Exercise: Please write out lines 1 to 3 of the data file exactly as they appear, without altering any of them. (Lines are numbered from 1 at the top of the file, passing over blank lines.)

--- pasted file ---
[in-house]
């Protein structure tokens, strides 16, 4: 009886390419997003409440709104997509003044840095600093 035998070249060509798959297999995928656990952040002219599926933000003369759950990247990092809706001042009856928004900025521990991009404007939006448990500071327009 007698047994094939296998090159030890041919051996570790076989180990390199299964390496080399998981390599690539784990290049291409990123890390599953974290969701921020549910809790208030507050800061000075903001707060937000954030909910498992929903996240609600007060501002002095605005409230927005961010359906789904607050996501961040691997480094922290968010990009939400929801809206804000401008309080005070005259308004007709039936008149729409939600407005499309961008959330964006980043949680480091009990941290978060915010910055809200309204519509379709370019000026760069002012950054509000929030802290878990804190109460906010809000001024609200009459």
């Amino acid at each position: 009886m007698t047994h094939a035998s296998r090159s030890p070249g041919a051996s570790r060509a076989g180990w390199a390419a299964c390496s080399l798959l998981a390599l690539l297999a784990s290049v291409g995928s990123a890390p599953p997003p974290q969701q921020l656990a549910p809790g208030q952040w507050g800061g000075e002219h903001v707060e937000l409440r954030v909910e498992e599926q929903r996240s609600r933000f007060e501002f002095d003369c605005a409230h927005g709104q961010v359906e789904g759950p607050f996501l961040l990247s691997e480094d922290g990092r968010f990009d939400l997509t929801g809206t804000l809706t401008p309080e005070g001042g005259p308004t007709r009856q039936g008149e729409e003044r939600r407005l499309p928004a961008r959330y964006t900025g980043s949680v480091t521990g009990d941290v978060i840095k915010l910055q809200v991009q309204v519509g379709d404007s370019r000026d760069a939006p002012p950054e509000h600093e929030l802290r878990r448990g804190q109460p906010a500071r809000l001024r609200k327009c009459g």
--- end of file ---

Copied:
[in-house]
């Protein structure tokens, strides 16, 4: 009886390419997003409440709104997509003044840095600093 035998070249060509798959297999995928656990952040002219599926933000003369759950990247990092809706001042009856928004900025521990991009404007939006448990500071327009 007698047994094939296998090159030890041919051996570790076989180990390199299964390496080399998981390599690539784990290049291409990123890390599953974290969701921020549910809790208030507050800061000075903001707060937000954030909910498992929903996240609600007060501002002095605005409230927005961010359906789904607050996501961040691997480094922290968010990009939400929801809206804000401008309080005070005259308004007709039936008149729409939600407005499309961008959330964006980043949680480091009990941290978060915010910055809200309204519509379709370019000026760069002012950054509000929030802290878990804190109460906010809000001024609200009459």
């Amino acid at each position: 009886m007698t047994h094939a035998s296998r090159s030890p070249g041919a051996s570790r060509a076989g180990w390199a390419a299964c390496s080399l798959l998981a390599l690539l297999a784990s290049v291409g995928s990123a890390p599953p997003p974290q969701q921020l656990a549910p809790g208030q952040w507050g800061g000075e002219h903001v707060e937000l409440r954030v909910e498992e599926q929903r996240s609600r933000f007060e501002f002095d003369c605005a409230h927005g709104q961010v359906e789904g759950p607050f996501l961040l990247s691997e480094d922290g990092r968010f990009d939400l997509t929801g809206t804000l809706t401008p309080e005070g001042g005259p308004t007709r009856q039936g008149e729409e003044r939600r407005l499309p928004a961008r959330y964006t900025g980043s949680v480091t521990g009990d941290v978060i840095k915010l910055q809200v991009q309204v519509g379709d404007s370019r000026d760069a939006p002012p950054e509000h600093e929030l802290r878990r448990g804190q109460p906010a500071r809000l001024r609200k327009c009459g």